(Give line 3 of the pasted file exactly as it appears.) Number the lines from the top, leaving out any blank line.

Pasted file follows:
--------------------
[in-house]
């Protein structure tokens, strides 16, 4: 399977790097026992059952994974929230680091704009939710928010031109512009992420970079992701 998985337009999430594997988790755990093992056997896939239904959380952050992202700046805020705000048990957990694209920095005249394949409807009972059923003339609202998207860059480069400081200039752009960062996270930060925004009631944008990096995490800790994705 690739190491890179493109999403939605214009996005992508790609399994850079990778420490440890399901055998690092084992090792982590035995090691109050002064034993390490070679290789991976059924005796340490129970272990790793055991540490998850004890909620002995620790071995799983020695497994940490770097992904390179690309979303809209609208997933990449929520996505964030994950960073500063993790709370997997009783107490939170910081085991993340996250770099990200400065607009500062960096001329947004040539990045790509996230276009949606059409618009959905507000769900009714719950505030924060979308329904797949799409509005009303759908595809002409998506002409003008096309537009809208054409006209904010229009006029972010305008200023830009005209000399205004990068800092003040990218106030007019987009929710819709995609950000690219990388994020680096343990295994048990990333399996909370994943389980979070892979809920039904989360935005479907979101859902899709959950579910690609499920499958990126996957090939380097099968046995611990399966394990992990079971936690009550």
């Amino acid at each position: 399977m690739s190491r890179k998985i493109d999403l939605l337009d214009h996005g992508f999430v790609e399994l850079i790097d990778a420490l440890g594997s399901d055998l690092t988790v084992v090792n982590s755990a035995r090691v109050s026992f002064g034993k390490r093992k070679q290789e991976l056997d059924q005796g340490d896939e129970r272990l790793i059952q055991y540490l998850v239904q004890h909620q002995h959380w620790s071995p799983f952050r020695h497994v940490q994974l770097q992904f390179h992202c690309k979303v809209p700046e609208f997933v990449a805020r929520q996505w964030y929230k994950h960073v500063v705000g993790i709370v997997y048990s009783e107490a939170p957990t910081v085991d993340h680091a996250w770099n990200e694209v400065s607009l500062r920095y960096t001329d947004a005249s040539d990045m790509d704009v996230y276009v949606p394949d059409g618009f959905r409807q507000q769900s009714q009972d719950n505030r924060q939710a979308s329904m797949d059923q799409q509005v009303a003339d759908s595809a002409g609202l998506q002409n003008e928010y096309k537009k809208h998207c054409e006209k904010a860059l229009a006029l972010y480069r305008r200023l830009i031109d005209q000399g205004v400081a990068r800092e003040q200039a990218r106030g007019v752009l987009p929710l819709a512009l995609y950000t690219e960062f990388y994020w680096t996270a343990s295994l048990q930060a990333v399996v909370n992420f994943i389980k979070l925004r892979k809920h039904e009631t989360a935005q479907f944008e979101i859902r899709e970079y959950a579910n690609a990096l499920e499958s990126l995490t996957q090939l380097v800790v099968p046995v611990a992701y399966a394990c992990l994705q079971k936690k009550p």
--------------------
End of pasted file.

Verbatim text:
């Amino acid at each position: 399977m690739s190491r890179k998985i493109d999403l939605l337009d214009h996005g992508f999430v790609e399994l850079i790097d990778a420490l440890g594997s399901d055998l690092t988790v084992v090792n982590s755990a035995r090691v109050s026992f002064g034993k390490r093992k070679q290789e991976l056997d059924q005796g340490d896939e129970r272990l790793i059952q055991y540490l998850v239904q004890h909620q002995h959380w620790s071995p799983f952050r020695h497994v940490q994974l770097q992904f390179h992202c690309k979303v809209p700046e609208f997933v990449a805020r929520q996505w964030y929230k994950h960073v500063v705000g993790i709370v997997y048990s009783e107490a939170p957990t910081v085991d993340h680091a996250w770099n990200e694209v400065s607009l500062r920095y960096t001329d947004a005249s040539d990045m790509d704009v996230y276009v949606p394949d059409g618009f959905r409807q507000q769900s009714q009972d719950n505030r924060q939710a979308s329904m797949d059923q799409q509005v009303a003339d759908s595809a002409g609202l998506q002409n003008e928010y096309k537009k809208h998207c054409e006209k904010a860059l229009a006029l972010y480069r305008r200023l830009i031109d005209q000399g205004v400081a990068r800092e003040q200039a990218r106030g007019v752009l987009p929710l819709a512009l995609y950000t690219e960062f990388y994020w680096t996270a343990s295994l048990q930060a990333v399996v909370n992420f994943i389980k979070l925004r892979k809920h039904e009631t989360a935005q479907f944008e979101i859902r899709e970079y959950a579910n690609a990096l499920e499958s990126l995490t996957q090939l380097v800790v099968p046995v611990a992701y399966a394990c992990l994705q079971k936690k009550p």